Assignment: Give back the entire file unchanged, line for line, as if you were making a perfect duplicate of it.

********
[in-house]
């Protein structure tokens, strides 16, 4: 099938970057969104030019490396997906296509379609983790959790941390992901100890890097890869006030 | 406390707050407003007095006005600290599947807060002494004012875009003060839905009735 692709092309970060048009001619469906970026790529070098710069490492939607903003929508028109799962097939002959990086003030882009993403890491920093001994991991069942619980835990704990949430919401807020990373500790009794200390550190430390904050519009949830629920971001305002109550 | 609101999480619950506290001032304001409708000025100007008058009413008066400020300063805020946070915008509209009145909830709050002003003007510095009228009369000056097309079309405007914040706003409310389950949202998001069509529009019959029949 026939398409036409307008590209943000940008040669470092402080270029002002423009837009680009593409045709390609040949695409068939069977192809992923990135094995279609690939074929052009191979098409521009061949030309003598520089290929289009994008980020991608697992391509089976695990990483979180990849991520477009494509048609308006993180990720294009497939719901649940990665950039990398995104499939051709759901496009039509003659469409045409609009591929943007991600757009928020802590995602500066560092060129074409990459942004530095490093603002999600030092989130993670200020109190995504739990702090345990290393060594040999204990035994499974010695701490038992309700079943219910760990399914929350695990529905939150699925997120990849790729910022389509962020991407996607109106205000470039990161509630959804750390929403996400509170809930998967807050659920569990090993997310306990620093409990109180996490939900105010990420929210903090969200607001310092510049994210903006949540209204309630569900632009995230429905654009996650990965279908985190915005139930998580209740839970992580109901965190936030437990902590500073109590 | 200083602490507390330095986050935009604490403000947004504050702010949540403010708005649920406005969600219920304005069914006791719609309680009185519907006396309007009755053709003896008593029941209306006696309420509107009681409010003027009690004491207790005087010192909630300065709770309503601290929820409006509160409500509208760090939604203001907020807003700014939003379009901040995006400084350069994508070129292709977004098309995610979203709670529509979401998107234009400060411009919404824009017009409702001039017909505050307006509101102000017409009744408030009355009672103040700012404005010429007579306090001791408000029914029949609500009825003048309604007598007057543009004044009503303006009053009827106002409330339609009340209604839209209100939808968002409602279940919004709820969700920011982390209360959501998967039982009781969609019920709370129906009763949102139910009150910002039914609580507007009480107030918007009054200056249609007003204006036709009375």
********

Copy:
[in-house]
């Protein structure tokens, strides 16, 4: 099938970057969104030019490396997906296509379609983790959790941390992901100890890097890869006030 | 406390707050407003007095006005600290599947807060002494004012875009003060839905009735 692709092309970060048009001619469906970026790529070098710069490492939607903003929508028109799962097939002959990086003030882009993403890491920093001994991991069942619980835990704990949430919401807020990373500790009794200390550190430390904050519009949830629920971001305002109550 | 609101999480619950506290001032304001409708000025100007008058009413008066400020300063805020946070915008509209009145909830709050002003003007510095009228009369000056097309079309405007914040706003409310389950949202998001069509529009019959029949 026939398409036409307008590209943000940008040669470092402080270029002002423009837009680009593409045709390609040949695409068939069977192809992923990135094995279609690939074929052009191979098409521009061949030309003598520089290929289009994008980020991608697992391509089976695990990483979180990849991520477009494509048609308006993180990720294009497939719901649940990665950039990398995104499939051709759901496009039509003659469409045409609009591929943007991600757009928020802590995602500066560092060129074409990459942004530095490093603002999600030092989130993670200020109190995504739990702090345990290393060594040999204990035994499974010695701490038992309700079943219910760990399914929350695990529905939150699925997120990849790729910022389509962020991407996607109106205000470039990161509630959804750390929403996400509170809930998967807050659920569990090993997310306990620093409990109180996490939900105010990420929210903090969200607001310092510049994210903006949540209204309630569900632009995230429905654009996650990965279908985190915005139930998580209740839970992580109901965190936030437990902590500073109590 | 200083602490507390330095986050935009604490403000947004504050702010949540403010708005649920406005969600219920304005069914006791719609309680009185519907006396309007009755053709003896008593029941209306006696309420509107009681409010003027009690004491207790005087010192909630300065709770309503601290929820409006509160409500509208760090939604203001907020807003700014939003379009901040995006400084350069994508070129292709977004098309995610979203709670529509979401998107234009400060411009919404824009017009409702001039017909505050307006509101102000017409009744408030009355009672103040700012404005010429007579306090001791408000029914029949609500009825003048309604007598007057543009004044009503303006009053009827106002409330339609009340209604839209209100939808968002409602279940919004709820969700920011982390209360959501998967039982009781969609019920709370129906009763949102139910009150910002039914609580507007009480107030918007009054200056249609007003204006036709009375």